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Blanch Vegetables Before Freezing

Extra moisture will form ice crystals which cause a loss of quality.

Blanching (scalding vegetables in boiling water or steam for a short time) is a must for almost all vegetables to be frozen successfully. It slows or stops the enzyme action which can cause loss of flavour, colour and texture.

The blanching time is important and varies with the vegetable and size. Underblanching actually stimulates the activity of enzymes and is worse than no blanching. Overblanching causes loss of flavour, colour, vitamins and minerals.

Blanching in the microwave may not be effective, since research shows some enzymes may not be inactivated, which could result in off-flavours and loss of texture and colour. Microwave blanching will not save time or energy as it would be necessary to work in small quantities.

Here are a couple of methods that will help you successfully prepare your vegetables for freezing:

BLANCHING IN WATER

Wash, drain, sort, trim and cut vegetables as for cooking fresh.

Use one gallon water per pound (approximately two cups) of prepared vegetables. Use two gallons water per pound for leafy greens.

Bring water to rolling boil.

With vegetables in a wire basket, coarse mesh bag or perforated metal strainer, immerse into boiling water.

Cover. Water should return to boiling within one minute; if not, you are using too much vegetable for the amount of boiling water and the vegetables will become soggy.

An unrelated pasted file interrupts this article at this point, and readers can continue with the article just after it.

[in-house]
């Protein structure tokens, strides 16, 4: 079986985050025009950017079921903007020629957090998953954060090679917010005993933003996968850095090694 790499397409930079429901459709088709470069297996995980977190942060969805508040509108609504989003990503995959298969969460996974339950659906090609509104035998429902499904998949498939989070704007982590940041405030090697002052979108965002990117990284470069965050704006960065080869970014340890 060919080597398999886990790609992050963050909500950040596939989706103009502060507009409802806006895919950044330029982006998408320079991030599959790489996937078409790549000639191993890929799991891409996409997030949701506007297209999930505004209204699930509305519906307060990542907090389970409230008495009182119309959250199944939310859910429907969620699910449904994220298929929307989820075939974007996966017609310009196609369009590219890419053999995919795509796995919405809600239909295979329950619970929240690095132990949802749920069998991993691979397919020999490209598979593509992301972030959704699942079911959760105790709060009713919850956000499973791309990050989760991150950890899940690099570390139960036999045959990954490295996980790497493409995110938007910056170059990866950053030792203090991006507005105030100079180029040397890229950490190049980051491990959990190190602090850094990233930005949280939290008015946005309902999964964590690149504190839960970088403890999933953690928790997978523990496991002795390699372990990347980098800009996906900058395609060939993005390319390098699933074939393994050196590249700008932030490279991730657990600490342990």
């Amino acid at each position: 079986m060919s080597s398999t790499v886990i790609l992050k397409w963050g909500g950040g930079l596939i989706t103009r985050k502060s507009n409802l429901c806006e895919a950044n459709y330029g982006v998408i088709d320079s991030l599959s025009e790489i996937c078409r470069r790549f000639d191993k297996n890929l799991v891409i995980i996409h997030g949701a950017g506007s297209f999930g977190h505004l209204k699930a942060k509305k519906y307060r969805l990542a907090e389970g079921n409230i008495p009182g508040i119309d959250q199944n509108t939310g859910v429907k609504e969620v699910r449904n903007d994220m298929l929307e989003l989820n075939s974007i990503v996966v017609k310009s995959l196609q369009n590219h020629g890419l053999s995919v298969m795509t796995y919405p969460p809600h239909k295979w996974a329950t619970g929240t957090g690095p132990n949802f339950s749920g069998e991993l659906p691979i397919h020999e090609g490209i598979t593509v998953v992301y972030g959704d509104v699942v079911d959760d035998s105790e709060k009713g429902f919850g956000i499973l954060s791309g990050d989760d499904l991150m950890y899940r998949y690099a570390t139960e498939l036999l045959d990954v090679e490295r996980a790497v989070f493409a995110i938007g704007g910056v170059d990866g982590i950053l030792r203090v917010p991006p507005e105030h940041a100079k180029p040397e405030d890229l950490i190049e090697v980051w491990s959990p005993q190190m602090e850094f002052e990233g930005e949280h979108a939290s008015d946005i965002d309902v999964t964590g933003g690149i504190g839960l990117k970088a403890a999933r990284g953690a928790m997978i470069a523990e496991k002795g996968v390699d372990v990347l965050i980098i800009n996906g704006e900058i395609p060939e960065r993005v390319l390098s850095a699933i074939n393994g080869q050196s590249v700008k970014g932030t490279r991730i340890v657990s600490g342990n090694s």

Start counting blanching time as soon as the water returns to a boil. Keep heat high for the time given for the vegetable you are freezing.

Cool immediately in ice water for the same length of time used for blanching. Keep chilling water ice cold. Cooling quickly and thoroughly will stop the cooking process.

Drain vegetables thoroughly. Extra moisture will form ice crystals which cause a loss of quality.

Pack vegetables either by dry pack or tray pack. For dry pack, pack vegetables tightly into containers or freezer bags. Press out air and seal tightly. For tray pack, put single layer of vegetable on a shallow pan and freeze. When vegetable is frozen, place in freezer bag or container. Press out air and seal tightly.

Freeze.

Frozen vegetables can maintain high quality for 12 to 18 months.

STEAM BLANCHING

Place one layer of vegetables in a wire basket. Suspend in steamer above several inches of rapidly boiling water and cover. Steam 1-1/2 times longer than boiling water blanch time. For more information go to http://www.uga.edu/nchfp/how/freeze/blanching.html

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